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Re: Need Impartial Arbitrators

Dave,

First off, it might be a good idea to NOT post a phone number on a public bulletin board. You're opening yourself up to all kinds of stuff here!

Since you mentioned the date ranges as late 80's to 90's, I'm going to give an opinion towards the Toyota 4-Runner. Here's why:

1. Toyotas were still "trucks" before they went cush like just about every other maker.
2. Manual hubs, baby!!!
3. The v-6 is a good platform. Only thing to watch out for is to make sure that your engine has been through the head gasket recall. They had a problem with the gaskets not being formed right and they would break up and leak. Toyota was pretty good about fixing it.
4. Aftermarket parts -- performance bolt-ons, suspension, etc. are pretty abundant.
5. You can fit 31" tires without having to lift it. I think stock gear ratios on the v-6 platforms were around 4.33 to 4.88.
6. A lot of stuff on those trucks -- t-case, tranny, ball joints and a-arms were all over-engineered, which is a good thing.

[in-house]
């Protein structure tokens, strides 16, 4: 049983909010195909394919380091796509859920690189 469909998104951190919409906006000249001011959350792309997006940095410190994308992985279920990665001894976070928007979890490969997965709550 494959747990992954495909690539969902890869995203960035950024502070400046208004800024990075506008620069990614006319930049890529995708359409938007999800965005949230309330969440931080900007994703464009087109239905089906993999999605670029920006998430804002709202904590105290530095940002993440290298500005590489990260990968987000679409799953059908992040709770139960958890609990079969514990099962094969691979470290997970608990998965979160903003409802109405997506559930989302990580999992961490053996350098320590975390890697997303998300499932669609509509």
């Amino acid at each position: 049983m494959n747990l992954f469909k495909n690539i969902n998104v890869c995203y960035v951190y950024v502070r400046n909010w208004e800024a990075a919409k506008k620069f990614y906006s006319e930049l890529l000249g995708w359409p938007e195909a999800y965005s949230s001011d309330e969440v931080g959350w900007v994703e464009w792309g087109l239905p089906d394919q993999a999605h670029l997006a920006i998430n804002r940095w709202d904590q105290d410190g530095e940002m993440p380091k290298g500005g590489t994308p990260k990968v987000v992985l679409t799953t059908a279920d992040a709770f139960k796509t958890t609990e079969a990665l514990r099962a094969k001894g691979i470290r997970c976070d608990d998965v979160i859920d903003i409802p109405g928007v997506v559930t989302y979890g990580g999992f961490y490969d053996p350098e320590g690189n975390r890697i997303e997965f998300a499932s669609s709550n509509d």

If you are still thinking the Chevy route, there's always the option of the ZR2 blazer, which is a very powerful platform, already lifted, and pretty much has a better aftermarket following than the standard Blazer. Just a thought... I have a friend with a '99 ZR2 Blazer and he loves it.

Hope that helps.

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post #3 of (permalink) Old 09-16-2003, 02:24 AM
suladan
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Re: Need Impartial Arbitrators


J.R. (or anyone else who cares to answer---definitely like variety of opinions!): Thanks for the thorough and informative reply. I've been getting a fair amount of advice saying, with 4Runners, to go with the 4 cylinder engine. And saying actually to avoid the V6. I guess the 4 cyls have a great reputation and are very very sturdy and long lived, even though not lots of power. (I don't need a lot of power, really, and have a goal of at least 15 mpg city and 20 highway). I'd be interested in your perspective on the 4 cyl vs. 6 cyl. engine question?